“The international and Canadian films we are screening on the tour,” explains Director of Programming, Kathleen Mullen, “shine light on the state of the planet today and provide points of discussion and debate for the audience and guests in attendance.”

The following films will be showcased as part of The Best of Planet In Focus Environmental Film Festival Tour:

Water on the Table
Director: Liz Marshall

Canada / 2010 / 79 min / Documentary

Winner of the Best Canadian Feature Film at the 2010 Planet in Focus International Film & Video Festival. Nicknamed the international “Water Warrior,” Maude Barlow, National Chairperson for the Council of Canadians and former Senior Advisor on Water at the United Nations General Assembly, cares about the environment. She won’t back down from a fight with corporations who threaten the access to clean and free water. Water sustains life, but in many countries water has also become a commodity. Barlow wants to put a stop to considering water a profit-generating good and have it declared a human right. Marshall takes us on the road with Barlow as she works to preserve Canada’s freshwater systems. We travel with them to Canadian and international speaking engagements and get to watch as they crash political meetings. Marshall’s character-driven social commentary is a visually stunning meditation on the beauty and all-encompassing need for clean water.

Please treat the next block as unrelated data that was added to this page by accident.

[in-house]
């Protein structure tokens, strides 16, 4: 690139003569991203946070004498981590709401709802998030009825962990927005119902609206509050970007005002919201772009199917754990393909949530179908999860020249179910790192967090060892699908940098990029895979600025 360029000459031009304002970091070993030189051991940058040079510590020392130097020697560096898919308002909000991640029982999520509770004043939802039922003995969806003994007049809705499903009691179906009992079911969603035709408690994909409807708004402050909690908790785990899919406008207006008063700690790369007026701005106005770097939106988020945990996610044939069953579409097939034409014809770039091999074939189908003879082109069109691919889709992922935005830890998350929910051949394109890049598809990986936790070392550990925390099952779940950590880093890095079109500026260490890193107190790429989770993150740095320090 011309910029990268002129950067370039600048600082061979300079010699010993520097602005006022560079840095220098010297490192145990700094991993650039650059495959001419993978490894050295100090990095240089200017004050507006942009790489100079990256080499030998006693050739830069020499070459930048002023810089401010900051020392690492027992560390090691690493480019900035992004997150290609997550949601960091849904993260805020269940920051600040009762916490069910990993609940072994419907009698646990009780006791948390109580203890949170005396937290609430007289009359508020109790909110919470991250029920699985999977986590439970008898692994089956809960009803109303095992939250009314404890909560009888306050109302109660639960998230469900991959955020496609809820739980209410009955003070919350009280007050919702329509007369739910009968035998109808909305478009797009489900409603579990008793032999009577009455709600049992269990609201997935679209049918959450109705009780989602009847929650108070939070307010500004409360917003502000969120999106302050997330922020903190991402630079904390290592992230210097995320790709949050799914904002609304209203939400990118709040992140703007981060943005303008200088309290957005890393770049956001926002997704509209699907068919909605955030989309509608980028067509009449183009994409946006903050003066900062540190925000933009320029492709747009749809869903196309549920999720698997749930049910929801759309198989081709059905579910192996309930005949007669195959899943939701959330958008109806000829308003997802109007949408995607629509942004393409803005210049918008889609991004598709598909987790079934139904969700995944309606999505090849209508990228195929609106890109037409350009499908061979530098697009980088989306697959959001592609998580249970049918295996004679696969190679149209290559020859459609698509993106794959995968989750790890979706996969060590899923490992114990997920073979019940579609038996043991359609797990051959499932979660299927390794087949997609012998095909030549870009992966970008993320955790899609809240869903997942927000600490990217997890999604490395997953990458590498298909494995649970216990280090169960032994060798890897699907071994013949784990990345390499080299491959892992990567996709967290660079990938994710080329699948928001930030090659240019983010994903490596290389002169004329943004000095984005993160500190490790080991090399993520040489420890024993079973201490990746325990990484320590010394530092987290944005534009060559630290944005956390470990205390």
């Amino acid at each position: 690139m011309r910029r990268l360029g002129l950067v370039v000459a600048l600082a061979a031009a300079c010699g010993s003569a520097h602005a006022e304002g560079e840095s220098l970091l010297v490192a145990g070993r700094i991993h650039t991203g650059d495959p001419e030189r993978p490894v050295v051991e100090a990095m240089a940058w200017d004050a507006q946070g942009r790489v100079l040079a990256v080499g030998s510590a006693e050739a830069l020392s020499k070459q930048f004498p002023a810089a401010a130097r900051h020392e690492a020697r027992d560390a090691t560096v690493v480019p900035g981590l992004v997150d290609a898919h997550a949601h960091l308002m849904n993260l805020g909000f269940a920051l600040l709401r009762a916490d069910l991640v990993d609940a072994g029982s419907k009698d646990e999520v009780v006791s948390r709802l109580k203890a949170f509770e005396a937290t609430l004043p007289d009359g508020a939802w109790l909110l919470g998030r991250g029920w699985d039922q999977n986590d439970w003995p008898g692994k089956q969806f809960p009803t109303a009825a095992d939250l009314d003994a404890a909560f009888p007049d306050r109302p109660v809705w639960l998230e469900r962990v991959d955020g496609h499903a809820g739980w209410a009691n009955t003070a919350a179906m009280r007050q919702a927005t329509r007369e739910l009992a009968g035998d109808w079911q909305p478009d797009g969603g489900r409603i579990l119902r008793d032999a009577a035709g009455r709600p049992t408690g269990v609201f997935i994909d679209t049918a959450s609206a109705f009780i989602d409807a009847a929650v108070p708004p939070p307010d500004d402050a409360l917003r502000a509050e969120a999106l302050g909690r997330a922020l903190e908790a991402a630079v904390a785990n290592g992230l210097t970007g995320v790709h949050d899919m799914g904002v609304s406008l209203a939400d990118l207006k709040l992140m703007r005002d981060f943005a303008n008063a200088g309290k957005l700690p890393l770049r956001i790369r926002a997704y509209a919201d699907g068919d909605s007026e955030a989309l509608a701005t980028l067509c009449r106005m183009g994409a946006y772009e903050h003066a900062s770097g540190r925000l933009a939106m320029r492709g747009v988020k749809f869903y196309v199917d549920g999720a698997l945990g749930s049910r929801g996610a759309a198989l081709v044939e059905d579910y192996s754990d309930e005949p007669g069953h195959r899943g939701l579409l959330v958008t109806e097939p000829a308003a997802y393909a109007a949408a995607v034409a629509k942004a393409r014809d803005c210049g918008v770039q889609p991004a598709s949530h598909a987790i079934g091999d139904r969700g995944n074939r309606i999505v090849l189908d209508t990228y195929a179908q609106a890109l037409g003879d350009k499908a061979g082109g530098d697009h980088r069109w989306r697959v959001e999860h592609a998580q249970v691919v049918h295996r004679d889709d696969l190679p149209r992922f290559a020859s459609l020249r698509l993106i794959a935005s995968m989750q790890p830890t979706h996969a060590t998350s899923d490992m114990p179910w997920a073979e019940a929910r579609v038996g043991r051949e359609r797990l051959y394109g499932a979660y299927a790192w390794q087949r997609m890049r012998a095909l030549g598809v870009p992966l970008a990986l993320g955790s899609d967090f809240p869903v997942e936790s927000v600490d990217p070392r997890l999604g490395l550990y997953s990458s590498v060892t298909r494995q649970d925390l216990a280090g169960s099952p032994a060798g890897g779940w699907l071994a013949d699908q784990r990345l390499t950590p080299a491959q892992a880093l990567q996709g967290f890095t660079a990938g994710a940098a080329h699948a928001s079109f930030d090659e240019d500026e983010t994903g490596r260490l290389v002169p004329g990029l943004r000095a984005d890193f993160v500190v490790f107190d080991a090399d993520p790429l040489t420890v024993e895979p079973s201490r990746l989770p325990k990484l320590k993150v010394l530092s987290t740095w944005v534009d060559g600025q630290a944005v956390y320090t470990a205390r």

Queen of the Sun: What the bees are telling us?
Director: Taggart Siegel

USA/ 2010/ 82 min/ Documentary

A poetic and passionate homage to bees and beekeepers, Queen of the Sun is both

soulful and scientific. The documentary follows passionate beekeepers and philosophers around the world as they grapple with colony collapse disorder, the crisis of the world’s bees’ sudden disappearance from their hives, pointing their collective finger at culprits like artificial insemination, pesticides, and monoculture farming. With daunting statistics, intimate conversations and luminous shots, Siegel issues a wake-up call to audiences while honouring these ancient, sacred insects. At once uplifting and alarming, Queen of the Sun explores the problems and solutions we face as we strive to coexist with nature in meaningful and beneficial ways.

The 4th Revolution: Energy Autonomy